Master Taïkan Jyoji Part 2: “Kyudo is not reduced to archery, it is a meditation, a long journey leading to an elevation of consciousness. »

- through Henry Oudin

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Through kyudo, the "way of the bow", the Zen monk teaches practitioners to aim for more than just a target. Or how to find your inner nature without following the arrow.

What is kyudo, this Japanese martial art which would help develop letting go?

This formula of letting go is not appropriate, because if you strive to arrive at this famous letting go, it means that you are de facto in an attachment. In short, you are doing the opposite of your objective, which is to let go.

Kyudo has a practical side, because it requires a whole sequence – raising the bow, pivoting towards the target, opening the bow, etc. However, at some point, the arc must be released. We release something, and despite what we think, it's not us, but the bow that shoots the arrow. The idea being that by releasing something, you release yourself. There, we can speak of letting go, an expression which is written in Japanese by an ideogram meaning "the liberation intervenes". The way of kyudo requires a traditional ancestral technique, an art of shooting, it is not simple archery. Kyudo is not reduced to the handling of the bow and the arrow, it is a meditation, a long journey leading to a maturation of the individual, to an elevation of consciousness.

What is the part of the breath in this discipline? On this subject, you divert the quote from Descartes by saying: “I breathe, therefore I am”. Can you detail?

Breathing is life. However, we do not know how to do this primordial thing. The fact that this is automatic means that we are not aware of our breaths. We eat, we drink voluntarily; breathe, no. However, no school teaches us! Take Greece, the homeland of philosophy: none of the ancient philosophers mentioned the importance of breathing. On the other hand, in Asian spiritualities such as Confucianism, Buddhism, Taoism or Hinduism, breathing exercises have always existed.

“Zen is liberating, but it is a tradition that is not easy. This path requires making the necessary efforts to get to smash your ego. »

Kyudo also involves paying attention to the breath, because – unlike kendo and judo which require dazzling speed – it requires a very slow sequence of movements which precisely requires working on the breath. It is a martial art that really allows to synchronize the execution of gestures and breathing.

As in the hitsuzendo (calligraphy or "Way of the Zen Brush") that you also practice, are we aiming here for the right gesture, the zanshin?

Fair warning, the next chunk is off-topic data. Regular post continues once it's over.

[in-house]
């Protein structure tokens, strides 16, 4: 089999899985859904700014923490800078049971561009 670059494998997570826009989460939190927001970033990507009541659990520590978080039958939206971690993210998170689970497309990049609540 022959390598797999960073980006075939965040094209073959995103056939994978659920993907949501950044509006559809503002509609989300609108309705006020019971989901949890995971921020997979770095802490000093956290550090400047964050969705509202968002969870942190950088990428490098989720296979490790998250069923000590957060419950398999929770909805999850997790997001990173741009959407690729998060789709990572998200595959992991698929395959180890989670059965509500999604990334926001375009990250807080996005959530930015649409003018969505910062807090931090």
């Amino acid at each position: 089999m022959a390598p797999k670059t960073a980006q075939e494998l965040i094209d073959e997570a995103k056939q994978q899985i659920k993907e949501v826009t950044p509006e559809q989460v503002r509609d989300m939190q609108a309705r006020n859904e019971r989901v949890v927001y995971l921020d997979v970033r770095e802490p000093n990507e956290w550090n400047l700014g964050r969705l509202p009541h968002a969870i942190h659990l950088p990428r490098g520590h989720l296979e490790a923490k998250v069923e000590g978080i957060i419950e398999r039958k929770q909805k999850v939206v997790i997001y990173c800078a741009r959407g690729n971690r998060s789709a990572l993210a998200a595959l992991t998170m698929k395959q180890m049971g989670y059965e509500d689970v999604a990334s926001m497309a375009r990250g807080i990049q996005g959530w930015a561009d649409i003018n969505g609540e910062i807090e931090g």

Westerners gargle about this notion without knowing what it really is. Remember that this is a gestural execution more than an intellectual knowledge. Knowing with your head what zanshin is does not allow you to arrive at zanshin. He intervenes following a series of execution of gestures in harmony with his breathing.

How does the notion of "right effort" that you teach come into play in the practice of kyudo?

Through the sequence of extremely precise gestures, kyudo develops a form of rooting in the present moment. The only moment that really exists, that we can live globally with all our being, is now! Afterwards, we move on to something else, and before, we were in something else. If you think about what you will do afterwards, you are experiencing something else, in your thoughts, in a parenthesis that does not yet exist. Finally, we can say that to be in the right effort is to be in the present moment, even if it changes all the time. It requires some practice and discipline, like kyudo, hituzendo or zazen, because effort has no meaning if you separate it from its goal, from the objective you want to achieve. It is a personal choice, a surpassing of oneself, which inevitably involves difficult times and suffering.

In 1975, your master Yamada Mumon Roshi asks you to teach in your turn, saying to you: "Now that the sword is sharpened, it will be necessary to continue to sharpen it". Did you feel ready?

I found it a bit odd that he felt my experience was deep enough for me to teach others what he had taught me, because I felt like I still had a lot of work to do. This is where he added: “We will have to continue to sharpen it”. Indeed, we first sharpen a sword and then sharpen it so that it cuts like a razor. In this case, sharpening means refining one's experience over the years.

You have been teaching Zen at La Falaise Verte for more than thirty years. Looking back, what is the fundamental message of Buddhism to you?

Bodhidharma, the founder of Zen, arrived in China in the XNUMXth century, a thousand years after the Buddha. He expressed in four lines the foundations of Zen and specified, from the first, that the only reason for which one practices Zen is to realize one's deep nature. You still have to want it! And, the fundamental point in my eyes, that it is done by zazen, that is to say sitting with your legs crossed and concentrating on your breathing. There is no zen without zazen.

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Henry Oudin

Henry Oudin is a Buddhist scholar, spiritual adventurer and journalist. He is a passionate seeker of the depths of Buddhist wisdom, and travels regularly to learn more about Buddhism and spiritual cultures. By sharing his knowledge and life experiences on Buddhist News, Henry hopes to inspire others to embrace more spiritual and mindful ways of living.

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